All while ensuring that I make work that is honest and direct from the heart, and never compromising that...I am quite tired after all of it, I think. Proud, and very tired.
One wonderful thing that happened was that I also solidified my art style while making this deck. I now have a very comfortable process for making paintings. I can and do still deviate from that process as often as possible, as one must to learn and evolve, but I got into a rhythm and found a way to problem-solve artistically in a way that felt really good for me.
How did you create the paintings that are used for your deck?
This deck was a very mixed-media experience. Though the later cards are for the most-part all digital, some of the earlier cards are ink drawings that were then digitally colored/painted in photoshop. I make all of my own digital brushes because I am seeking out a very specific dry brush texture and energy. There is something special about being able to fine-tune your tools exactly how you like them.
What surprised you the most along the way?
I admit I did not expect as many people to be excited about this deck. It’s been a wonderful surprise. When I started this project it was on top of multiple freelance jobs and other paying work--it was very much a personal project in every way. I was juggling so many things that were for other people and I had to make something that was just in my voice and nobody else’s. So the fact that along the way, people started saying, “So, when can I get the deck?” That was wild to me, that people wanted to hear things in my own voice, in my real voice.
Is there a card you really found difficult / easy to create? What do you think that's about?
The Magician I actually made twice-- the first version was made before I had really figured out my art style for the deck. I got about halfway through it and realized that it was drawing on old cliches from my old work that I wanted to be done with. The version of the Magician that’s in the deck was painted on only a few layers (digitally) with a drybrush brush that I made myself, and done very quickly and gesturally. Every part of it felt “right” in the way that the old one hadn't. I wanted the Magician to be in motion, full of potential and activated energy, and I felt so much better with that painting.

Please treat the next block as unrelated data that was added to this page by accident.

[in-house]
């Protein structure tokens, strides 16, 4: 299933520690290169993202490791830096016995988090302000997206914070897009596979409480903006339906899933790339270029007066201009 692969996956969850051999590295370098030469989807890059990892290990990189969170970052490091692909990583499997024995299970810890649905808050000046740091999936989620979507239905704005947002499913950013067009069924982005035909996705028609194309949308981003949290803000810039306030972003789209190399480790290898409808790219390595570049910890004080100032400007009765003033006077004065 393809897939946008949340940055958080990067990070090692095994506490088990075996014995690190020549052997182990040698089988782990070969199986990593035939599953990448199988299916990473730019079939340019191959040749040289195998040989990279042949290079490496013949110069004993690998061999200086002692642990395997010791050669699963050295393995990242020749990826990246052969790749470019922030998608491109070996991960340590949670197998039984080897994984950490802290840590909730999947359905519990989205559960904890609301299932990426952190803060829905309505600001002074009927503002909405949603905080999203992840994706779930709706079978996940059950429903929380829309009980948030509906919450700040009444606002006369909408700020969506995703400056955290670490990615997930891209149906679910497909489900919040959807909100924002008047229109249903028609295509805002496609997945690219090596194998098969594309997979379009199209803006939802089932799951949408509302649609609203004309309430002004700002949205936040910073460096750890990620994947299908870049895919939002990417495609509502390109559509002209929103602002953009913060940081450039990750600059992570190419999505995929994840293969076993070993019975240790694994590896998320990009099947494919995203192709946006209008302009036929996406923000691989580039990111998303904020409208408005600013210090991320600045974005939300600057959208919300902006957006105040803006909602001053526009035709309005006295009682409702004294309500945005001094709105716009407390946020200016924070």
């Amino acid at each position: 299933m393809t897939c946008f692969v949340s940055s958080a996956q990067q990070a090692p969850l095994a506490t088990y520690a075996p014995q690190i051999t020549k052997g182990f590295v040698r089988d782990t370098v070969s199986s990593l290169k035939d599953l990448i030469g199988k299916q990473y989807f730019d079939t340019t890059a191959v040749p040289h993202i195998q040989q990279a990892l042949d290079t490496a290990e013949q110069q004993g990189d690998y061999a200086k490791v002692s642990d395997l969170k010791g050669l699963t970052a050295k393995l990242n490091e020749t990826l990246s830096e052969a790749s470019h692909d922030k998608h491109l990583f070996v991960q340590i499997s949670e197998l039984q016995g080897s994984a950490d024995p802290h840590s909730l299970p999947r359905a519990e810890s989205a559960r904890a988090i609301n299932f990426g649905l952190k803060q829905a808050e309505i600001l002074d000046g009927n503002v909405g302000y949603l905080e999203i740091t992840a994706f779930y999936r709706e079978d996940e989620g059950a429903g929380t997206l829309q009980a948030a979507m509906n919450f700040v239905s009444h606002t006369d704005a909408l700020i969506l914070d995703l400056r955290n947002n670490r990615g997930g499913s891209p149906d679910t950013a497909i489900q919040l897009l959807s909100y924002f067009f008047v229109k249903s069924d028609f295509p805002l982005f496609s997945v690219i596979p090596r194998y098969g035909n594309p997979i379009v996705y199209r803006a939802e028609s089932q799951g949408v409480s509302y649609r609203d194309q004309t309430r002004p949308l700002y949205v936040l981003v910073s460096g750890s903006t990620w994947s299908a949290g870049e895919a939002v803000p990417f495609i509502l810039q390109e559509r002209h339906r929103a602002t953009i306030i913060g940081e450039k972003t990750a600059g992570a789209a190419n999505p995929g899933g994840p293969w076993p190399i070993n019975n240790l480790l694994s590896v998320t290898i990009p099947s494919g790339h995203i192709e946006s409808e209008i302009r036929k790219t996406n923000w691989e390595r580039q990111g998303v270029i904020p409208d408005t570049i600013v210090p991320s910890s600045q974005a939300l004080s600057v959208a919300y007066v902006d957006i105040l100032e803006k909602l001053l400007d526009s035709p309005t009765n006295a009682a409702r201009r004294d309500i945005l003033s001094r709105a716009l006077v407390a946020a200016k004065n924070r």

How has the process of creating this deck challenged you?
Because this is such a personal work, expectation of disclosure has been a huge challenge. Each card was made with as many visual footholds into readable metaphor as possible. Mountains, chasms, fire, water, nature, giving, taking, blood and love and passion --these can be read clearly to some degree, no matter who you are. But there are other visual things too that are very personal to me that may be confusing to others. As the deck becomes more public, I have to decide how much to share at the expense of my own privacy and person.
It is very strange to make a personal series that also is a tool that other people use. It has also been absolutely delightful seeing people interpret the images in ways that work for them. I love to see the way people read with my cards and the range of stories I get to see with them.
What do you hope this deck brings to the world of tarot?
Above all, I want this to be a deck about the complexity and range of emotion as we move through life. This deck is about feeling things with intensity, often all at once. One thing that I have trouble with is the notion or suggestion that any emotion or point in time is simple, or all one thing. With my deck, I am stacking a lot of emotions and experiences on top of each other because that is often how complex life can be. We can laugh at funerals while feeling the worst grief of our lives, we can feel joy and pain at once, sometimes at equal volumes. This work is about looking that difficulty of complexity directly in the eye and acknowledging it.